Every Weapon in My Arsenal
A few weeks ago I met an old friend for coffee. "It looks like things in your life are going really well," she said. "I'm so sorry to hear it. That must be really hard for you."
I thanked her. "It is," I said. Especially when the whole world is falling apart. Especially when people are dying and suffering and fighting for their dignity, their rights and their lives. My friend and I are both addicts in recovery from everything and feelings are hard. All of them. Even the good ones. Especially the good ones. Addicts love self-destruction. Addicts love self-sabotage. Allowing things to be good, cultivating and grooming and gardening things that are good goes against our primal instincts. This friend and I used to call each other to commiserate every time we wrote a story or got an interview or published an essay. The shame. The guilt. The feeling of being a such a fraud, of getting found out. At least in the short run falling down is easier than climbing up.
And this week in my personal life, in my writing life, in my mom life, in my wife life, in my outer and inner life, things are GOOD. All around me incredible people are doing incredible things. Life in 10 Minutes has started a podcast. I don't even listen to podcasts and I LOVE this podcast. Life in 10 Minutes is starting a press. Publishing books? By people with insane and incredible stories? It's this girl-who-wanted-to-grow-to-be-a-famous-reader's dream come true. Next month I'm releasing a book of my own, a hybrid writing guide/memoir. I have no idea if it's good or bad but I do know it contains my blood, my heart, my sweat, and my soul. And in a really good and bad way, that feels good.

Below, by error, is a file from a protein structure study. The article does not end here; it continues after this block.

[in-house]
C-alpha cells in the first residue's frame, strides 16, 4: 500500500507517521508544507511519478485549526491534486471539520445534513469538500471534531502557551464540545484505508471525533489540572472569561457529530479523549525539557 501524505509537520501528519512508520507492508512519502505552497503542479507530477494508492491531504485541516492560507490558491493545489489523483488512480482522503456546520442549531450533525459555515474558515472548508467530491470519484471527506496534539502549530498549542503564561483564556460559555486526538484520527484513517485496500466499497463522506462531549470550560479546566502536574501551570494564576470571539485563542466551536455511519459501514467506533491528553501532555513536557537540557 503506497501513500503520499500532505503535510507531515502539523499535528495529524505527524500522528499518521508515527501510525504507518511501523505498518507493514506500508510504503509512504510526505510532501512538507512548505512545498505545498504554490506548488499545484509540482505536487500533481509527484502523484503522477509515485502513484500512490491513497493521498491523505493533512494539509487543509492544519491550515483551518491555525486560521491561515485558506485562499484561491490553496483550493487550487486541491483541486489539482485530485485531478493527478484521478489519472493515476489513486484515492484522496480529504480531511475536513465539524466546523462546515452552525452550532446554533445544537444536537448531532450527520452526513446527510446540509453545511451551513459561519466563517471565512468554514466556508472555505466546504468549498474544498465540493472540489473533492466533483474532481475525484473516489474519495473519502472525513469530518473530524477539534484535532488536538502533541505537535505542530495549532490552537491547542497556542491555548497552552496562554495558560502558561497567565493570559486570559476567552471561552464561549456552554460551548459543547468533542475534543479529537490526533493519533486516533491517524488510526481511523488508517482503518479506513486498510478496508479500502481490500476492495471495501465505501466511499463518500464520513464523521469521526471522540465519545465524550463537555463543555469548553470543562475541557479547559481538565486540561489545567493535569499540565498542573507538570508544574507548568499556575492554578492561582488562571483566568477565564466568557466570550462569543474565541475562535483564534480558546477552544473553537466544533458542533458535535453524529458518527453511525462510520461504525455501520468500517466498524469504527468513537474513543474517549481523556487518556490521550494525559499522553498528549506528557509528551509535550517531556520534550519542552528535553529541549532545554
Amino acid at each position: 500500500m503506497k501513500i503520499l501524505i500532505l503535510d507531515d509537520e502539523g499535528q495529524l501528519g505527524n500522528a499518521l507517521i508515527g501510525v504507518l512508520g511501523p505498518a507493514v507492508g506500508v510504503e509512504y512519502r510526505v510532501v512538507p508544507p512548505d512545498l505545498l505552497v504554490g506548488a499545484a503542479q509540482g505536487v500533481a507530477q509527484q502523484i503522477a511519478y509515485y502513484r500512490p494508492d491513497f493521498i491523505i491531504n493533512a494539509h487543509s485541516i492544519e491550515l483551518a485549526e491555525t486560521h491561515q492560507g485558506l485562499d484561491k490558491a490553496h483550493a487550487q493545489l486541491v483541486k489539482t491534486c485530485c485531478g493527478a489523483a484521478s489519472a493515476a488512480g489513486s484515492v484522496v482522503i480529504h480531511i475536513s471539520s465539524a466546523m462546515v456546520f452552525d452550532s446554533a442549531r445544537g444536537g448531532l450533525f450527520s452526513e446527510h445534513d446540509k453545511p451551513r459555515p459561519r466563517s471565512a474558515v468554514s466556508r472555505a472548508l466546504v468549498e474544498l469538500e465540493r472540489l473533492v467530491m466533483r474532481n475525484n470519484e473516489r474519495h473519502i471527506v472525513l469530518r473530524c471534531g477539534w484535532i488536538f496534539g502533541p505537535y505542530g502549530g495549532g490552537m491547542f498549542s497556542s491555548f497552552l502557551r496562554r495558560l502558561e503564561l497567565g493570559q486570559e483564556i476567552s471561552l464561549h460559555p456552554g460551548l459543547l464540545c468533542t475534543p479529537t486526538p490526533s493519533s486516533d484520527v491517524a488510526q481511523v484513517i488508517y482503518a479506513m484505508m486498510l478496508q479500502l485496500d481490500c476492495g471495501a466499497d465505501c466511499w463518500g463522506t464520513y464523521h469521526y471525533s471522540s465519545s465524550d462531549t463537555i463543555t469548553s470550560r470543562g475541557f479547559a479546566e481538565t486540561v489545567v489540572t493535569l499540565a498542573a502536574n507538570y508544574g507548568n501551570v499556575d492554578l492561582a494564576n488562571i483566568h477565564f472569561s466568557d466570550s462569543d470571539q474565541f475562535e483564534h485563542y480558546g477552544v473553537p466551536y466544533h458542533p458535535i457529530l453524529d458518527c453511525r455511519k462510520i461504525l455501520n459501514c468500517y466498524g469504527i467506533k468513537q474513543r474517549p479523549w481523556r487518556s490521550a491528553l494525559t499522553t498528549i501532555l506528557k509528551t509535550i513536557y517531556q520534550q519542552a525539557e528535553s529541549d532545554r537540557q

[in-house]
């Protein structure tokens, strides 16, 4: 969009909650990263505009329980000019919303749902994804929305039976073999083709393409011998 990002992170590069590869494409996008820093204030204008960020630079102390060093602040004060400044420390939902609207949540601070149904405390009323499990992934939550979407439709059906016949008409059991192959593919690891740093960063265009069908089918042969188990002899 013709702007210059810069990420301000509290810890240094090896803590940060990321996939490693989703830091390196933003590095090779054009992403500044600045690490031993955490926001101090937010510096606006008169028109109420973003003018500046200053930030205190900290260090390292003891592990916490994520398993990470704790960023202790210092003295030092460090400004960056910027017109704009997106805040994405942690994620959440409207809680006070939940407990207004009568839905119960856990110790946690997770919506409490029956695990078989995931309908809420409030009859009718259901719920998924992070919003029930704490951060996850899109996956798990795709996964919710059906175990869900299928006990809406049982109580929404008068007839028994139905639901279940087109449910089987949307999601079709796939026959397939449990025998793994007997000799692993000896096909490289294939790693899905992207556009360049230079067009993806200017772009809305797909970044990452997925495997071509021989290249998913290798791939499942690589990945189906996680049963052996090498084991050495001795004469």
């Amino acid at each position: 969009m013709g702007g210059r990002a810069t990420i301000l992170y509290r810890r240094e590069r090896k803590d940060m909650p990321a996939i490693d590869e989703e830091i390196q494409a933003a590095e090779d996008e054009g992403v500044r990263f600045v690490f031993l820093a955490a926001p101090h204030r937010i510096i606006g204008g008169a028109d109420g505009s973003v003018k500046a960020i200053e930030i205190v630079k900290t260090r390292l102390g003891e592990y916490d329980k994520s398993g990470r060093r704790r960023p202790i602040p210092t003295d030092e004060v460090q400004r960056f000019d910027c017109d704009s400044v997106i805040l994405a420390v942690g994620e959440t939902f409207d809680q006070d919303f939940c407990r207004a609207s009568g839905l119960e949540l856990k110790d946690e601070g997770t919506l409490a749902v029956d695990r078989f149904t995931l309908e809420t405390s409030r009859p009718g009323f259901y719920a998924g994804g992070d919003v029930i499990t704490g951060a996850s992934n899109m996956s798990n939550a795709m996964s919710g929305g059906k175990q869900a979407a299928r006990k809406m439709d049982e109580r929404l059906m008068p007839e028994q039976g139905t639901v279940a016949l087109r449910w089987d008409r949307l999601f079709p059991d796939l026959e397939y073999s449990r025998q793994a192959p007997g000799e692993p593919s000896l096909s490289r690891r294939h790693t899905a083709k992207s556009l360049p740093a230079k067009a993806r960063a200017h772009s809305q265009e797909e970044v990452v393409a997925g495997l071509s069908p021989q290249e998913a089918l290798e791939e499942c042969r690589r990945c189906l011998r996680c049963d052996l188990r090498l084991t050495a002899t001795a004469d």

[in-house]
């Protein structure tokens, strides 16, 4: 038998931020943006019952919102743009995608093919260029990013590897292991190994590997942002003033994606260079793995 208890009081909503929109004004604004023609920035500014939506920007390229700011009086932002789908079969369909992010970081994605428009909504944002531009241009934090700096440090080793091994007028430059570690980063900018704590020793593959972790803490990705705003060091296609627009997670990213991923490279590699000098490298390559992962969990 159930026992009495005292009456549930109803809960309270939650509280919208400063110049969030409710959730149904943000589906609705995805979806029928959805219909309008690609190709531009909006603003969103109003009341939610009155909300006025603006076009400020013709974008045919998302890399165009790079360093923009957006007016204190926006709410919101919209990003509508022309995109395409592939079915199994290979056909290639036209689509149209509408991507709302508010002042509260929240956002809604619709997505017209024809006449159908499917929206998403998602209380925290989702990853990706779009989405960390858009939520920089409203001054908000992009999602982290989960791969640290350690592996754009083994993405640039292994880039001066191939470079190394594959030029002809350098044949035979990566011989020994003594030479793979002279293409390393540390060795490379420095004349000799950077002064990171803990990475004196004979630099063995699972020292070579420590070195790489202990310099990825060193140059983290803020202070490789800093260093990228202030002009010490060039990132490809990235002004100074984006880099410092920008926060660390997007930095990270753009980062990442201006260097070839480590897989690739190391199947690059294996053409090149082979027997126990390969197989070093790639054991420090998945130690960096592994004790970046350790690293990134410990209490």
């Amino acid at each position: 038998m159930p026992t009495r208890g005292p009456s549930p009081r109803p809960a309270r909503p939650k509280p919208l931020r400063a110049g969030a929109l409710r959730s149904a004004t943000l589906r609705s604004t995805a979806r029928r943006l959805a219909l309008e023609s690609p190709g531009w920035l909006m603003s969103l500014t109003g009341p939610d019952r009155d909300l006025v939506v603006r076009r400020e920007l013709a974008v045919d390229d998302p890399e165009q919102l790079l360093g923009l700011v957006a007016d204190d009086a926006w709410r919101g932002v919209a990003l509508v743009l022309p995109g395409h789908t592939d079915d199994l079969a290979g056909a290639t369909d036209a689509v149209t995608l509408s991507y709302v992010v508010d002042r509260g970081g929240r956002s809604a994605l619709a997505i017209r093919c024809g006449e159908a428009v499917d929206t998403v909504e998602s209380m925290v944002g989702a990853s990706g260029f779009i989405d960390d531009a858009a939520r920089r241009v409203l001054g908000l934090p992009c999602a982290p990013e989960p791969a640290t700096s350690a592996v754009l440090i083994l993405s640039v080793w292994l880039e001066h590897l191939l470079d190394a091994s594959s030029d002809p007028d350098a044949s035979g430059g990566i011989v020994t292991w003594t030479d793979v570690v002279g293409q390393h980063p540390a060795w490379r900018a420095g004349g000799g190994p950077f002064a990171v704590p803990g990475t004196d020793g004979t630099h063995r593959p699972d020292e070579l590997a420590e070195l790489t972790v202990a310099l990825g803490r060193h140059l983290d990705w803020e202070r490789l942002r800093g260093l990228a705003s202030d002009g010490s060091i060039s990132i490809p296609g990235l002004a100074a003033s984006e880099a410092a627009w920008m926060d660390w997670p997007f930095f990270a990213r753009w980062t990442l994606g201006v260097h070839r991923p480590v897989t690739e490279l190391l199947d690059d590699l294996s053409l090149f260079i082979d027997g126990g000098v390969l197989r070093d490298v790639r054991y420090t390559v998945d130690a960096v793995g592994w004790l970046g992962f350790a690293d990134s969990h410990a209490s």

Feeling good is not for the faint of heart. I have to use every tool in my toolbox, every weapon in my arsenal, every recovery/therapy/meditation/medication/exercise/writing resource I know to keep it up. Some days it takes more strength than I have. Some days feeling outraged, exhausted, overwhelmed and full of grief and sorrow is the truest gift I can give. But succumbing to despair and hopelessness is not a path I can afford to tread. In order to do anything that will help anyone else- writing to heal, fighting in the resistance- I have to do everything I can to help myself. And as hard as that can be, it feels good.